Senior Virginia Weiskopf and PhD candidate Emily Nocito, both in environmental studies, head to the United Nations to research marine conservation
There are many roads to U. N. Headquarters in New York City. Senior in environmental studies and 2022 UROP-grant recipient Virginia Weiskopf chose one that Robert Frost might have called “less taken.”
“I just kind of bothered a lot of people,” says Weiskopf.
But she didn’t bother just any people. She bothered the right people. People like University of Colorado Boulder environmental studies Assistant Professor Cassandra Brooks.
“I took a class with Dr. Brooks called Governing the Environment,” says Weiskopf. “I was so inspired. So I bothered her many times: ‘Hey, could you be my mentor?’ ‘Can I work with you?’ ‘Can I please work with you?’”
Weiskopf’s persistence paid off. “OK,” Weiskopf recalled Brooks saying. “What do you want to do?”
Weiskopf admits that, “like any 21-year-old,” she didn’t exactly know. She just knew she wanted to protect the environment. So she told Brooks, “I really like what you do, so could you just give me something to do?”
Brooks helped Weiskopf narrow her research focus and introduced her to Emily Nocito, a fifth-year PhD candidate in environmental studies.
Nocito is no stranger to the United Nations. She’s been there many times—so many times, in fact, that she calls it a second home. She’s attended conferences there, participated in the U.N.’s Major Group for Children and Youth, and gave a speech there after winning the 2015-16 Millennium Oceans Prize for founding 10 by 2020, a youth-led nonprofit dedicated to ocean education and literacy.
Visiting the United Nations
This August, Nocito and Weiskopf journeyed to U.N. Headquarters to attend the fifth Intergovernmental Conference on Marine Biodiversity of Areas Beyond National Jurisdiction, the purpose of which is to finalize a multinational agreement (Biodiversity Beyond National Jurisdiction, or BBNJ) for protecting the high seas, those stretches of ocean that lie beyond any one country’s borders.
Nocito and Weiskopf want to know what goes into striking such high-stakes deals. How, for example, might more regional marine conservation efforts, like those enacted by the Commission for the Conservation of Antarctic Marine Living Resources, influence large-scale agreements like the BBNJ and vice versa?
What Nocito and Weiskopf learn at the United Nations will affect not only their current research projects—Nocito’s dissertation and Weiskopf’s honors thesis—but their work post-graduation as well.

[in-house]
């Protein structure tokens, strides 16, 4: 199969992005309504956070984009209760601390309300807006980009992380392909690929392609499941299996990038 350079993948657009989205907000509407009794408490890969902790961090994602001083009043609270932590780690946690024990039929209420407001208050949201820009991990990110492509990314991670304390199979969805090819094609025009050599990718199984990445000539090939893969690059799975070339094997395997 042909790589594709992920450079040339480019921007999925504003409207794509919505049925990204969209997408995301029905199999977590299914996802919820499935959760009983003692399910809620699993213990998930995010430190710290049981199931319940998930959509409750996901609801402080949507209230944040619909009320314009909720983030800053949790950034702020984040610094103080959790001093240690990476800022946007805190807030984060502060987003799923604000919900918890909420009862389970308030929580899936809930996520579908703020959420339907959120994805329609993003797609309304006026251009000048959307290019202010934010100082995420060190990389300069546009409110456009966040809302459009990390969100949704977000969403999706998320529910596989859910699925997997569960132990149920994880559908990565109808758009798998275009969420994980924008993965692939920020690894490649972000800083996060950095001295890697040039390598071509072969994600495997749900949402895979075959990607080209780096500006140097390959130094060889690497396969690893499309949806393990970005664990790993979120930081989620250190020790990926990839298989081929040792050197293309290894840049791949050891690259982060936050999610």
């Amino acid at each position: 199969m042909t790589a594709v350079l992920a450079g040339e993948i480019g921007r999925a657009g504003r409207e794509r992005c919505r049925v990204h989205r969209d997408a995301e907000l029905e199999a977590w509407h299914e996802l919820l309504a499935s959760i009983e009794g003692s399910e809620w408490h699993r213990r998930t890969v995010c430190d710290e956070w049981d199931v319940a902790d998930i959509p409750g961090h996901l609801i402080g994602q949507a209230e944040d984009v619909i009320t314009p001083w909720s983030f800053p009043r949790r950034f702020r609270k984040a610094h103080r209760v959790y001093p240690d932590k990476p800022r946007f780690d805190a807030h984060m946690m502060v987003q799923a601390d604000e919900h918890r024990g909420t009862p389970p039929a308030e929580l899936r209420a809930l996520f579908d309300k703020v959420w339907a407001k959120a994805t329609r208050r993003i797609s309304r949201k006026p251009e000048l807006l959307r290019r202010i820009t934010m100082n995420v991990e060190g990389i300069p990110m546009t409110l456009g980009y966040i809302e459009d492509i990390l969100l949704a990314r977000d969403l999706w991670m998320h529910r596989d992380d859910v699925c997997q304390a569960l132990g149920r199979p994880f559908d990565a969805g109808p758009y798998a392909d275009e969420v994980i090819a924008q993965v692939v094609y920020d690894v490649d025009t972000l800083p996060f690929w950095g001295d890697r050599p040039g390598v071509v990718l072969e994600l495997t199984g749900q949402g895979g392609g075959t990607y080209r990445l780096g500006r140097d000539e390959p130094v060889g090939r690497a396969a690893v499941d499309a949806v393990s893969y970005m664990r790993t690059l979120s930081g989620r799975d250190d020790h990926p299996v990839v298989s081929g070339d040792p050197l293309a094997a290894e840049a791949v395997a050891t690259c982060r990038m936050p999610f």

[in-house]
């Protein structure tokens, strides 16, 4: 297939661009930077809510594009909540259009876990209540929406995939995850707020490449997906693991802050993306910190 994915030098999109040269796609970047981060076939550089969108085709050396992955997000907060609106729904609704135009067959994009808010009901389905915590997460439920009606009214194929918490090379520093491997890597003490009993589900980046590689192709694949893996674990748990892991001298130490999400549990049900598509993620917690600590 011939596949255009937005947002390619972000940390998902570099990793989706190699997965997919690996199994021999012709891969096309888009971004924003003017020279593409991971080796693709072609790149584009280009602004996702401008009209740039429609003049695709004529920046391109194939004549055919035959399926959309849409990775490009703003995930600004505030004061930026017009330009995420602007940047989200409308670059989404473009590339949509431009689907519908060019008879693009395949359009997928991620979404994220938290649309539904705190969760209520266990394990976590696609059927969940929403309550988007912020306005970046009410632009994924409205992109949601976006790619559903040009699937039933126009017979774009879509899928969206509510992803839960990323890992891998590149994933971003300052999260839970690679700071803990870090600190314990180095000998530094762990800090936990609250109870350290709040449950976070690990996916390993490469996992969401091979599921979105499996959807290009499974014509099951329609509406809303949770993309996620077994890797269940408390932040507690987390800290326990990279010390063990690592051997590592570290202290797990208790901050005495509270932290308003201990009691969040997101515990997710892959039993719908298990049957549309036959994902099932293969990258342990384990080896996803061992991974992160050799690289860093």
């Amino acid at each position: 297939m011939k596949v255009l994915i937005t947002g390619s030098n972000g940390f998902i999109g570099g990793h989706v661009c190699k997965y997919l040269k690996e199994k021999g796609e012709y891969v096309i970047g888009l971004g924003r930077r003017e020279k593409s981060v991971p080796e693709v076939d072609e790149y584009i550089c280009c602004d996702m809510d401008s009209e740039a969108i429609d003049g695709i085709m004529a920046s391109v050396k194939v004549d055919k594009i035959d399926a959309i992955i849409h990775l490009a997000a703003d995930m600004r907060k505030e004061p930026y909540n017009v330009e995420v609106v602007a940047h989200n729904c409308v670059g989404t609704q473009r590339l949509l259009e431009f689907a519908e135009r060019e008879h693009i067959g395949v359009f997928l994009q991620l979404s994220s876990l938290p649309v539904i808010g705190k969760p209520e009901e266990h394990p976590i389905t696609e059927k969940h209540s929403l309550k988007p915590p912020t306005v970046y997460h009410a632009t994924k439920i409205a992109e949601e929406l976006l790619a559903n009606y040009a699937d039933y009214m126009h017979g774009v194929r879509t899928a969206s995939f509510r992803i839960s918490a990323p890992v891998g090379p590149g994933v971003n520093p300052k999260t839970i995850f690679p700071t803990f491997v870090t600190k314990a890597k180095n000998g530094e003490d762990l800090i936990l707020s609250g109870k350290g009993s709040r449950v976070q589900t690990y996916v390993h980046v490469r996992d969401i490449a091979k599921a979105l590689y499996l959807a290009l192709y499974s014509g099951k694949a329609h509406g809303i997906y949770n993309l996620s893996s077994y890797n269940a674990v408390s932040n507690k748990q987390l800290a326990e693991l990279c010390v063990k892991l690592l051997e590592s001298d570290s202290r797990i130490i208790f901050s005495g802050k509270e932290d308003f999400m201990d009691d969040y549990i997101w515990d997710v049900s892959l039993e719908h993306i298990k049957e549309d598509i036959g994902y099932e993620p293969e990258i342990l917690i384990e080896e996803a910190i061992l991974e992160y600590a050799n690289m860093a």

“Being at the conference,” says Weiskopf, “you get behind the scenes of what is going on in the debates,” which “you wouldn’t see reflected in the draft and final text of the agreement.”
Nocito agrees: “You get so much more than just reading the newspaper article. … You actually get to see how the sausage is made.”
Yet unlike with sausage, seeing how these deals are made hasn’t turned Weiskopf’s and Nocito’s stomachs. It’s done precisely the opposite.
“For every moment that I’m exhausted and frustrated and under-caffeinated and I just want to go to bed,” says Nocito, “there are a 100,000 more moments of me wanting to be a part of this process. This is a historic treaty, and to say that I’ve been involved in any capacity is something that I’m sure I’ll be telling my kids and grandkids and people on the streets. It’ll be my fun fact for life.”
“I’ve always wanted to go to the U.N. and be involved with international relations and the environment,” says Weiskopf. “It’s a dream come true.”
Protecting the high seas
When asked why this work matters, Nocito and Weiskopf are wary of drifting into the deep and dizzying waters of philosophy, a subject they say lies outside their comfort zones. And yet they admit that understanding the importance of the high seas, and of protecting them, requires some imagination.
Not that the high seas aren’t intrinsically valuable. They are, Weiskopf and Nocito argue. “It’s just amazing that they’re part of our universe,” Weiskopf says. “It would break my heart to lose all that biodiversity.”
I’ve always wanted to go to the U.N. and be involved with international relations and the environment. ... It’s a dream come true.
And not that the high seas serve no practical purpose. They do. “Every other breath we take comes from phytoplankton algae,” says Nocito, referencing the microscopic organisms that inhabit our oceans.
No, it’s for reasons of place and time that we must draw upon the imagination.
For one thing, Nocito explains, most people will never visit the high seas. “It’s two hundred nautical miles out. You’d need to be on a fishing vessel for six months, a year, two years to see it.”
And though the BBNJ will benefit us now, Nocito and Weiskopf assert that it’ll prove even more critical for those yet to be born.
“The people at the U.N., they’re working on something bigger than themselves,” Nocito says.
Weiskopf agrees, adding: “for future generations.”
Some may find it discouraging to devote their time and energy to places they’ll never see and people they’ll never meet, but not Nocito and Weiskopf.
“There’s something poetic about it,” says Nocito.
They may not be philosophers. But poets? Poets they may be.